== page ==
In the context of the mundane, a ritual refers to enacted repetitive behaviors that are regularly and invariably followed. In a spiritual context, a ritual is a set of prescribed actions intended to bring a believer in line with, or closer to, a higher power. In both cases, ritualized action functions to create, or deepen, meaning introducing order where there may be none.

This project began as a way to come back to making art after a extended period away pursuing a graduate degree in psychology, working in mental health clinics, along with the birth of my daughter. It was a time when I didn't have the structure of an institution to inform how I worked, or what I produced in my creative practice. I was struggling to understand if I wanted to make art, and if so how I wanted these two worlds I had been in between, art and psychology, to come together.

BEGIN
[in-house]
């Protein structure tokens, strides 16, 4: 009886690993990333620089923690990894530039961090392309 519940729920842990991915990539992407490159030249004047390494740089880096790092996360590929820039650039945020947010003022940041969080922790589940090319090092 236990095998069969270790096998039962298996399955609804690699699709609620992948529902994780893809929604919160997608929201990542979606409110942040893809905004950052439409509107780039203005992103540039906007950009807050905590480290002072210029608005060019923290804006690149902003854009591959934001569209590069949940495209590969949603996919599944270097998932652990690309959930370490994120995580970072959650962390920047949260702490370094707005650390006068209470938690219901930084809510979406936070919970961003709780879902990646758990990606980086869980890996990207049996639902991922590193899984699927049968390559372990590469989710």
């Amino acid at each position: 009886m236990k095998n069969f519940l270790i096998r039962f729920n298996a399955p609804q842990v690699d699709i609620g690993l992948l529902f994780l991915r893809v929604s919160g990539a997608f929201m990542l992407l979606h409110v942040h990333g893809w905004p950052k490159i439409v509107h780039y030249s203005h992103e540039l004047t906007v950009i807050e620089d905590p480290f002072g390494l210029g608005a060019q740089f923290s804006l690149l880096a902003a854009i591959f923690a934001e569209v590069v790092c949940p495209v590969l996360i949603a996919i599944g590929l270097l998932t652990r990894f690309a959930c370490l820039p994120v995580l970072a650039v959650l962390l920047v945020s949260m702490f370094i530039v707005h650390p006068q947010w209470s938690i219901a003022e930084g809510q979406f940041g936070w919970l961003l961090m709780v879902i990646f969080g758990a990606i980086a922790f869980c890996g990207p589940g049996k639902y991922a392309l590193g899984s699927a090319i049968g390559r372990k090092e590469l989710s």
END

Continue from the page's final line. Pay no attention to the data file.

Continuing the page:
The higher power I looked to were theories on psychological development and philosophies of the mind and ritualized action was used as a mode of self discovery. It was an attempt to facilitate a form of developmental intimacy between self and an "other." In this case various aspects existed in one person, somewhat split from each other. The self of service (mother/therapist/helper) and self-focused generative other (producer/artist/maker)  

Utilizing humor and the absurd, along with symbolism to guide the process, these "rituals" were mundane structures within which the exploration of key concepts were embodied through movement and sound.